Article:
We love our sports. We spend thousands of dollars a year supporting our sundry sports passions, be it through ticket sales, jerseys, or regretful bar tabs. Even gambling debts might fall under the category of “sports tax,” depending on your point of view.

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But there’s no doubt that televisions are a vital purchase for any sports fan.

You may be pleasantly surprised to learn that a “good-for-sports TV” is generally synonymous with a “good-for-_everything_ TV.” From a picture quality standpoint, the requirements for displaying the best possible football game is all but identical for the best possible Star Wars marathon.

However, some TVs do possess qualities beyond simple processing power that might make them better for sports than others. Let’s take a lap around the field.

Screen Size

The number one consideration for buying a TV, aside from price, is screen size. If you can’t see the puck whipping across the ice, what’s the point? You might as well be listening to the radio

Contrary to popular opinion, there is such a thing as “too big.” At some point you’ll be able to see the individual pixels and the illusion of a smooth, uniform picture will vanish.

There’s an actual formula to calculate the ideal size, but you certainly don’t need to break out a scientific calculator to shop for a TV. The rough estimate is simple:

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That means you can measure the distance from your couch to the TV, then divide by 2.5. There you have it, your ideal screen size. So if you sit 7 feet (84 inches) from your TV, you want a TV with a diagonal screen size of about 2.8 feet, or 34 inches. It’s a very rough calculation, but at least it’s a place to start.

Plasma Vs. LCD and LED

Ah, the old debate. We’ve covered it many times in many forms, but here’s the difference in a nutshell: Plasma TVs tend to run a little larger in screen size (50 inches and up). They have a wider viewing angle, which makes them good for hosting a party for the Superbowl or NBA finals.

LCD TVs (and LED TVs by extension), on the other hand, have a wide range of screen sizes (26 inches up to 80+ inches), but the larger screen sizes will probably be more expensive than an equivalently-sized plasma. More importantly, LCD screens can get a lot brighter than plasma, which might make them easier to see in a sunny room.

There’s a heap of misinformation and half-truths about performance differences between plasmas and LCDs, much of it based on outdated information. Suffice it to say that both offer smooth motion and great contrast ratio.

3D TVs

There’s no doubt that 3D TVs are becoming more common, though their actual usage rates are probably not rising commensurately. The problem is that 3D broadcasting is just not up to speed yet. A 3D signal takes up a lot more bandwidth than a regular signal, so cable providers are probably slow to support it widely.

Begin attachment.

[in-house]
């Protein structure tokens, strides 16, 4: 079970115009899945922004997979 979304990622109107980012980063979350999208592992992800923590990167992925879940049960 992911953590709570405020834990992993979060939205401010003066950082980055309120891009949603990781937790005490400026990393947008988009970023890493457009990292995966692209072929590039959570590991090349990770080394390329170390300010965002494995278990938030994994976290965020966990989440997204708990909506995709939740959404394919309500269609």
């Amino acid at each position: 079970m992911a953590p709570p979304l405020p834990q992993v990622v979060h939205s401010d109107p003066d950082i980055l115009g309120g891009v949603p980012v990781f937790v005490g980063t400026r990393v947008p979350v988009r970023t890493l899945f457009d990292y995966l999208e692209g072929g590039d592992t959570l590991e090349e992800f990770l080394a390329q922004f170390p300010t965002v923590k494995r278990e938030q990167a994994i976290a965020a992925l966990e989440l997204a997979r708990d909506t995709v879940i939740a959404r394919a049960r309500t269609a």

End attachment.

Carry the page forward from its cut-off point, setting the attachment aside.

TVs are rapidly becoming more like tablets and smart phones, with lots of apps to satisfy lots of small customer bases. The worst apps try to make the TV something it’s not—like a gaming system or web browser. The best apps play to the strength of the TV as a passive entertainment device. After all, most people just want to lie back on the couch and watch something fun or exciting.

There are lots of apps for sports fans. To date, the best come from the leagues themselves, with MLB.tv as the hands-down winner. With all the complex licensing and broadcast rights, it’s impossible to get an app that offers everything you wantwhenever you want. Most apps, for instance, black out live games in your current location. In Boston, for example, you can’t watch Red Sox games live on MLB.tv.

For scores, stats, news, and clips, there are no shortage of third-party apps including Yahoo, ESPN, Hulu, and many more.

To watch the games themselves, you should always check if your local cable provider offers a sports package. Also, Apple TV, Roku, Boxee, and other set-top boxes may have better packages than your smart TV’s app selection. NFL RedZone and NBA League Pass are currently unavailable as standalone TV apps. However, both are accessible through your computer and mobile devices. We can only hope that as smart TVs become more popular, the leagues will embrace the platform, but they’ve been slow to do so.

The specs that count for a sports TV

Brightness: Many broadcasts occur during daylight hours, so you’ll want a model that’s bright enough to produce a “in-your-face” picture in a room with high ambient light.

High refresh rate: You should also be looking at sets that can display content with fast-paced action without turning the picture into a blurry mess. Plasma models excel at making sports look crisp, while most LCD models with a 120 Hz and higher refresh rate have processing modes to help reduce motion blur.

Large screen size: Finally, you’ll want to watch on a screen that’s sufficiently large—we recommend 55 inches at minimum.

The Winner’s Circle

We’ve taken our own reviews and compiled a Best in Class for Value and Quality comparison which you can get here.  Are You Ready for Some Football!

 

Grow Your Restaurant Business


ENHANCE YOUR CUSTOMERS’ EXPERIENCE

content-hospitality

SpaceCoast AV Communications is committed to the highest standards of customer service in all public settings. To meet the needs of a diverse clientele, we provide state-of-the-art audio visual technology to enhance the visitor’s experience in restaurants, hotels, sports bars and other entertainment and hospitality venues.

We offer cutting-edge audio visual services for a diverse clientele of hospitality providers. These services include:

  • Digital signage and messaging
  • Outdoor sound reinforcement
  • Distribution audio and video
  • Presentation systems
  • Flat-panel displays
  • Surround-Sound
  • Touch-panel control of hospitality amenities
  • Customized wall plates and input panels